There are several causes of pruritus that require a more specific type of medication including antiparasitic and antifungal agents.
Fipronil (Frontline®) is an effective treatment for Otodectes, Cheyletiella, fleas and ticks.
For Otodectes, instill two drops in each ear canal without cleaning. Apply the remaining contents of the applicator on the skin. Use two doses at 2 week intervals. Two doses of either the spot-on or spray at two week intervals is an effective treatment for Cheyletiella. Fipronil may use on kittens over 2 days old.
Selamectin (Revolution®) is an effective treatment for Otodectes. One dose is usually required. Adverse reactions are rare. Transient alopecia, local irritation at the application site and digestive upsets are reported to occur 1% of the cases.
Ivermectin may be used for Cheyletiella, lice, Notoedres and Otodectes. The dosage is 200-400 ug/kg SC. One or two doses are required at 2-4 week intervals. Do not administer to kittens < 4 months old. Toxicity is rare occurring most often in kittens. Ataxia, lethargy, weakness, recumbency, apparent blindness, coma and death has been seen 1 to 12 hours after administration of the medication.
Lime sulfur 2% solution is a recommended treatment for feline demodicosis, Malassezia, Notoedric mange and dermatophytosis. It is inexpensive and nontoxic. Side effects include occasional excessive drying and or irritation of the skin. Cosmetic issues include a disagreeable odor, temporary yellow staining of skin and hair as well as staining of clothing and tarnishing jewelry. Lime sulfur solutions are used twice weekly for Malassezia infections and every 5-7 days for dermatophytosis, Notoedres and demodicosis. Treatment is often continued for 6-8 weeks in many cases.
Griseofulvin is used as a treatment for dermatophytosis. The dosage is variable from 25-50 mg/kg bid (microsized) or 5-10 mg/kg SID (ultramicrosized). Do not use in FIV positive cats because of the possibility of severe neutropenia. Adverse effects may include vomiting, diarrhea, anorexia and bone marrow suppression. Griseofulvin is teratogenic. Several months of treatment is usually required until there are two negative cultures at 2-3 week intervals.
Itraconazole is often the antifungal agent of choice for dermatophytosis. The clinical response is usually shorter than griseofulvin. The most common dose is 10 mg/kg SID PO, However a dose of 3-5 mg/kg SID reported to be effective. Pulse therapy with a daily dose administer 2 consecutive days each week is also reported to be effective. There are minimal side effects which include rare hepatoxicity. Itraconazole is teratogenic.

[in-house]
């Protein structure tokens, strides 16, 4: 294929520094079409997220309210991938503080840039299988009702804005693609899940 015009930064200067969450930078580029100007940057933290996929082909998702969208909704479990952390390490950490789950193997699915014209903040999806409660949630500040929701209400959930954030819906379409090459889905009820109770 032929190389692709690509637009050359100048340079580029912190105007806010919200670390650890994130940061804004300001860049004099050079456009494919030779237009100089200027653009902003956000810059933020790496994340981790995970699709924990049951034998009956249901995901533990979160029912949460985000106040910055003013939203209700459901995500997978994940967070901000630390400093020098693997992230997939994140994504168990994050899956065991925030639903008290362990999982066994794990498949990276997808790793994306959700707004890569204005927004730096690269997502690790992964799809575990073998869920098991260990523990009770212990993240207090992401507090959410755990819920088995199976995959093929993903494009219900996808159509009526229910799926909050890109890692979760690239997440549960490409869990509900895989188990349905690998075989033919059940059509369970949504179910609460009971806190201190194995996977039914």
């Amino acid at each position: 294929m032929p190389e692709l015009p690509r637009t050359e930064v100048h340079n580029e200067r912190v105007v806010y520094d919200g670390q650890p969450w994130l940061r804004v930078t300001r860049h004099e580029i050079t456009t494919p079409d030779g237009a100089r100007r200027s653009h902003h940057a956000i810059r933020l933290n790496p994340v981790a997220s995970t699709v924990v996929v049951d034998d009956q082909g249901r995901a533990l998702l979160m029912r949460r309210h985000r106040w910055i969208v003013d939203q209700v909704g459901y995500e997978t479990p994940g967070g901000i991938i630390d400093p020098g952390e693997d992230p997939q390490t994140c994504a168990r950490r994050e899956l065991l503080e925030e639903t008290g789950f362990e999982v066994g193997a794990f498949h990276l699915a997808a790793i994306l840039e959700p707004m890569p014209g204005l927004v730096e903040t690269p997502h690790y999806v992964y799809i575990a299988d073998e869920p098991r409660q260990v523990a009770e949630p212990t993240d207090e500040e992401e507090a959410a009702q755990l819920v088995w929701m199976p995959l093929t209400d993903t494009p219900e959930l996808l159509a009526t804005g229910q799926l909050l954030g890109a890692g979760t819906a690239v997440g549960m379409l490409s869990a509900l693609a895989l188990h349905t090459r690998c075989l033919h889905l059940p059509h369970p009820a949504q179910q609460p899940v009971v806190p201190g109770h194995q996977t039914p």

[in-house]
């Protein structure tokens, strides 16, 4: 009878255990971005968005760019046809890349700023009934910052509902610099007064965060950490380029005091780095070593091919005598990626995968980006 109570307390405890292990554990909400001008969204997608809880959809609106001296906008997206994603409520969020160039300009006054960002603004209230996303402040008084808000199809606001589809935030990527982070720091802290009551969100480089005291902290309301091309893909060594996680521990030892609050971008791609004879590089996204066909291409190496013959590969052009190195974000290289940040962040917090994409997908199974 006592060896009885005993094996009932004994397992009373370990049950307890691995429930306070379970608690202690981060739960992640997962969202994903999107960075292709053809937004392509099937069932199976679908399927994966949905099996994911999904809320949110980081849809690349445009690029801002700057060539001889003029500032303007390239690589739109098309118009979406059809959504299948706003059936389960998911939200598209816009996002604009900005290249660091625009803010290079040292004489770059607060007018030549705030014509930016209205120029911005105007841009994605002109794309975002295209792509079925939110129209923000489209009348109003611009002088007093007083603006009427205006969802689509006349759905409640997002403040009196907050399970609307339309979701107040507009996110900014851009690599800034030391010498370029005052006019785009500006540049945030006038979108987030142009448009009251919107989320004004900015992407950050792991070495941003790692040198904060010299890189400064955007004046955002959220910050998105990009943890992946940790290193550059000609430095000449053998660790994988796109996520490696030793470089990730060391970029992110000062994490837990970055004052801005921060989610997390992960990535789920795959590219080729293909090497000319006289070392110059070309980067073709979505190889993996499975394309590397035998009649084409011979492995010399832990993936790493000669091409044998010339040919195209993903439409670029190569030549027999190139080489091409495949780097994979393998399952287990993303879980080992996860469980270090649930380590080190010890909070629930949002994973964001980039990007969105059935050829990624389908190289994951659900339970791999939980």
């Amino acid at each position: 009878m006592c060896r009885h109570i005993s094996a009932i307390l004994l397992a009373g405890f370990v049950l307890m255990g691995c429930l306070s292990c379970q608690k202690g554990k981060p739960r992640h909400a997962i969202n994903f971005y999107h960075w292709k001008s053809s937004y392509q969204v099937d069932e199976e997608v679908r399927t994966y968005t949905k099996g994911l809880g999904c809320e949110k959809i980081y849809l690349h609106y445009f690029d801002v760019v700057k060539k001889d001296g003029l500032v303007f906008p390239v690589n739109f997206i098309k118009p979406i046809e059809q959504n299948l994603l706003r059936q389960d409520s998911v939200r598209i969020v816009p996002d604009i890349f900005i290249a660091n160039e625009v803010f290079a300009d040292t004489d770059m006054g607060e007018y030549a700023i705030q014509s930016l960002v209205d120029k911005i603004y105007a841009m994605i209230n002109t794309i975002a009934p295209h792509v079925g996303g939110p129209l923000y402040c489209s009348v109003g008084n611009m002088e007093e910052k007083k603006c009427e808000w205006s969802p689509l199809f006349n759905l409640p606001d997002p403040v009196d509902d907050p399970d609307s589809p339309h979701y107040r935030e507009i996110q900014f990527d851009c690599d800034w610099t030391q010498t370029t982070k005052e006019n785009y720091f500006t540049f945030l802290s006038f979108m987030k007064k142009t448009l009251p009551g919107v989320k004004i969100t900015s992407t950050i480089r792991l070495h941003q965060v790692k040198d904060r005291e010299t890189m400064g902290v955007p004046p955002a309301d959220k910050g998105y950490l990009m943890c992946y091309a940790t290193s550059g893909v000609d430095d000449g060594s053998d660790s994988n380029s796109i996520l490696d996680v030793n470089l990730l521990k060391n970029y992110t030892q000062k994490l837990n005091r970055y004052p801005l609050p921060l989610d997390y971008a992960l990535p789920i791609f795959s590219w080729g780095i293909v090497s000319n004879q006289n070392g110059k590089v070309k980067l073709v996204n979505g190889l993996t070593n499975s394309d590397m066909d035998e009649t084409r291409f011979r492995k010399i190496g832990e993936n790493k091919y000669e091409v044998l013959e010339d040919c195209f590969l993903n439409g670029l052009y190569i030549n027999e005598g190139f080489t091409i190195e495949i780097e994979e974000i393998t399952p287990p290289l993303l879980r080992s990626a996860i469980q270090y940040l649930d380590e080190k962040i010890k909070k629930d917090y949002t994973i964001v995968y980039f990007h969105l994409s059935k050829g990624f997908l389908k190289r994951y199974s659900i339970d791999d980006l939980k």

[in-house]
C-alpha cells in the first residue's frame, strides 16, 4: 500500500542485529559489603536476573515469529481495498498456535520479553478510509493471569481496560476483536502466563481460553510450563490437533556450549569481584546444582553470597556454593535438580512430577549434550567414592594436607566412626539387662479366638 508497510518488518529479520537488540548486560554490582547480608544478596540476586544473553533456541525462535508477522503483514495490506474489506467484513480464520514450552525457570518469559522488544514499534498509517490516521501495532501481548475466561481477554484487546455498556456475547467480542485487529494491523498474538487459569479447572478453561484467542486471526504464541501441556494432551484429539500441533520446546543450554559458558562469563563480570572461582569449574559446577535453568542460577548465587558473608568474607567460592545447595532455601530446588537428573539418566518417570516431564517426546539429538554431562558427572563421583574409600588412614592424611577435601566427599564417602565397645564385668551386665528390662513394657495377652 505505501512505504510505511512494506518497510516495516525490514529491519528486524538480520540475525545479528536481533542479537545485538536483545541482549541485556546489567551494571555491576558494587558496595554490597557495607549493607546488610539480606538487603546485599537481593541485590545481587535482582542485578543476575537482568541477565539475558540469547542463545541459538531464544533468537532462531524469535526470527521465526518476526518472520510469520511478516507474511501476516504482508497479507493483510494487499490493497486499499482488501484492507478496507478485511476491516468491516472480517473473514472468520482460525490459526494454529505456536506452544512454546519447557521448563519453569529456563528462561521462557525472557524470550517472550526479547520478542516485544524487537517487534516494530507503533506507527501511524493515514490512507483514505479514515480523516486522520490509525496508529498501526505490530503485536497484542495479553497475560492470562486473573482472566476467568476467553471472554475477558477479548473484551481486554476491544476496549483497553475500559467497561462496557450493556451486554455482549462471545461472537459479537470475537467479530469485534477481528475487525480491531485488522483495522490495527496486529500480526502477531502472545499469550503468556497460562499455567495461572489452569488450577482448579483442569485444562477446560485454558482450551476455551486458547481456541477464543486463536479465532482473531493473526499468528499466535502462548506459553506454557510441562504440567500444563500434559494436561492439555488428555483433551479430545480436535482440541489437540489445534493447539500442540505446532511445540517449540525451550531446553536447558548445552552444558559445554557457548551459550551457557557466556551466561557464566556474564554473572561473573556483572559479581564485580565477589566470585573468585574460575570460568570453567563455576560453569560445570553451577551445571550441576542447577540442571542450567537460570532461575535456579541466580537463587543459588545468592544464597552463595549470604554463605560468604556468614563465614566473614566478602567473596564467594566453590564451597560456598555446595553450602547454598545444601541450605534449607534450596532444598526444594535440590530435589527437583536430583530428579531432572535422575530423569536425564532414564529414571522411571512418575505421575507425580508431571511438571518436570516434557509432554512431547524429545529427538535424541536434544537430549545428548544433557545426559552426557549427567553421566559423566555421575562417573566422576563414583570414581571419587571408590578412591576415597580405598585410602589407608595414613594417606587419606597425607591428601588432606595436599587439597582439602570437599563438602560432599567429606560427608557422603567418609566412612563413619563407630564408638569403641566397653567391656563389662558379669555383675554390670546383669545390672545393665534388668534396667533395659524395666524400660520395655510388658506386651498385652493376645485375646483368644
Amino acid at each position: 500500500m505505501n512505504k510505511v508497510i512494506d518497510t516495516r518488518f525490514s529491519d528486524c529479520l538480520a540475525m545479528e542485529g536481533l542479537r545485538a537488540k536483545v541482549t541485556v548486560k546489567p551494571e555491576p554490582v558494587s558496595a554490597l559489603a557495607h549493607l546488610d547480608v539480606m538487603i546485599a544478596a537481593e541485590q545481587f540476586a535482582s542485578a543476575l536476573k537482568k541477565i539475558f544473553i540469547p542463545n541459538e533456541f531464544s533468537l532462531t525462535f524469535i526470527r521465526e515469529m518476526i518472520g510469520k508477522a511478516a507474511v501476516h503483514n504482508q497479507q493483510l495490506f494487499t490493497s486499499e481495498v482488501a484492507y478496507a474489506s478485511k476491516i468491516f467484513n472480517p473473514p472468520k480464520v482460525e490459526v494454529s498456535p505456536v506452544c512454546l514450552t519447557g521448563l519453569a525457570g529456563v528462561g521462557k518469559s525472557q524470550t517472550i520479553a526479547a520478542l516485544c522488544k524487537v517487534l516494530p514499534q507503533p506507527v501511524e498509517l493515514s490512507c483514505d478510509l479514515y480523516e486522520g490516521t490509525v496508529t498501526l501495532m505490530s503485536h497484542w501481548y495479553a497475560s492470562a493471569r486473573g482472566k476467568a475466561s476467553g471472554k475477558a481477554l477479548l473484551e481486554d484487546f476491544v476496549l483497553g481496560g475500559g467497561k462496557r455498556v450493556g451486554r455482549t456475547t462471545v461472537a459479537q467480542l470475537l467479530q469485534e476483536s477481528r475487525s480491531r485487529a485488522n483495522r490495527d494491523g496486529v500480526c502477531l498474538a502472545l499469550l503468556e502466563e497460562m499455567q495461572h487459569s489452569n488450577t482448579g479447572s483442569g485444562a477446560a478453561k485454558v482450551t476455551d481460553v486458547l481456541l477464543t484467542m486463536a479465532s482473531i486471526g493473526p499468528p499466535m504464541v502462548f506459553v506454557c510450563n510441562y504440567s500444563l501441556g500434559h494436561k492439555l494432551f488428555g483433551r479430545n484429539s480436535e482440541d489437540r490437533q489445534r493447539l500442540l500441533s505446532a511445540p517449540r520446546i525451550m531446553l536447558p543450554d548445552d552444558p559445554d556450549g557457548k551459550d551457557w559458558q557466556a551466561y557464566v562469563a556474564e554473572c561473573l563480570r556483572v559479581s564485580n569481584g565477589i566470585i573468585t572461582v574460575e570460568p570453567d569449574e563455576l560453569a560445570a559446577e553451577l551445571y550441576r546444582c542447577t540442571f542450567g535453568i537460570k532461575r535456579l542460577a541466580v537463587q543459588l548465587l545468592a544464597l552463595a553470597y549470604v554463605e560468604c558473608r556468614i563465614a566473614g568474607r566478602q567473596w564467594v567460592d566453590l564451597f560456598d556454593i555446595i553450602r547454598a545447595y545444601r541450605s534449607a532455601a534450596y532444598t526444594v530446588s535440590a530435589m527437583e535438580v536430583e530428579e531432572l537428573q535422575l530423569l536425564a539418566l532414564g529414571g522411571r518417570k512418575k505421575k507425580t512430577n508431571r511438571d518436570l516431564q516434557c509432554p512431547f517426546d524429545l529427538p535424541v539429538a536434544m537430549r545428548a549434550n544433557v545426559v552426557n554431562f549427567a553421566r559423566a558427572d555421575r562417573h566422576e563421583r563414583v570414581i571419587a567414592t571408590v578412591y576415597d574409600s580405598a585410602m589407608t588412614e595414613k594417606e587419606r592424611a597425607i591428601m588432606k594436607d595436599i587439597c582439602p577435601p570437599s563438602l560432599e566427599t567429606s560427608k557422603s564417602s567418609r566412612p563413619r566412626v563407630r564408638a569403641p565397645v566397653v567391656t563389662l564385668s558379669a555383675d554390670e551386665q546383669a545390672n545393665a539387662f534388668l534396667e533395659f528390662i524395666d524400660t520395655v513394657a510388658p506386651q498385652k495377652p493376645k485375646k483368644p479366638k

Lufeneron has been used as a treatment for dermatophytosis. The recommended dosage is 100mg/kg q24 hrs. There cure rate is reported to be 70-80% with a 20% relapse. Lufeneron is well tolerated.
Hyposensitization is a valid option for managing feline atopy. The effectiveness of allergy injections based on a >50% improvement of pruritus is generally 60% to 70%. A time lapse of 6 to 8 months may occur before the maximum clinical response is achieved. Antihistamines, cyclosporine or glucocorticoids are used concurrently with hyposensitization if needed to help control the pruritus.
Transdermal route of administration may be a viable alternative for the cat that is difficult to treat with oral medications. The pharmacokinectics are seldom known. Some of the variables include rate of absorption, optimum doses and frequency to achieved blood levels and the molecular weight which will pass through modified barrier. Compounding pharmacists apply guidelines used in humans for animal prescriptions.
There are a relatively few dermatologic drugs that are absorbed well via the transdermal route. The drugs reported to be effective with transdermal preparations include clindamycin, cephalexin, fluoxetine, amitriptyline, chlorpheniramine, and prednisone.
The transdermal delivery systems alter epidermal barrier and modify the intercellular lipids surrounding the corneocytes. These activities allow larger molecules to pass through the epidermal barrier. The delivery system utilizes vehicles which modify the barrier and attach active ingredients but do not modify the active ingredient. Most medications are compounded using the same dosage and frequency as recommended for the oral route of administration. They are usually applied to the medial pinnae or ventral abdomen/medial thigh.
The management of the pruritic cat can be challenging. Frequently multiple therapeutic modalities are used concurrently to help control pruritic symptoms.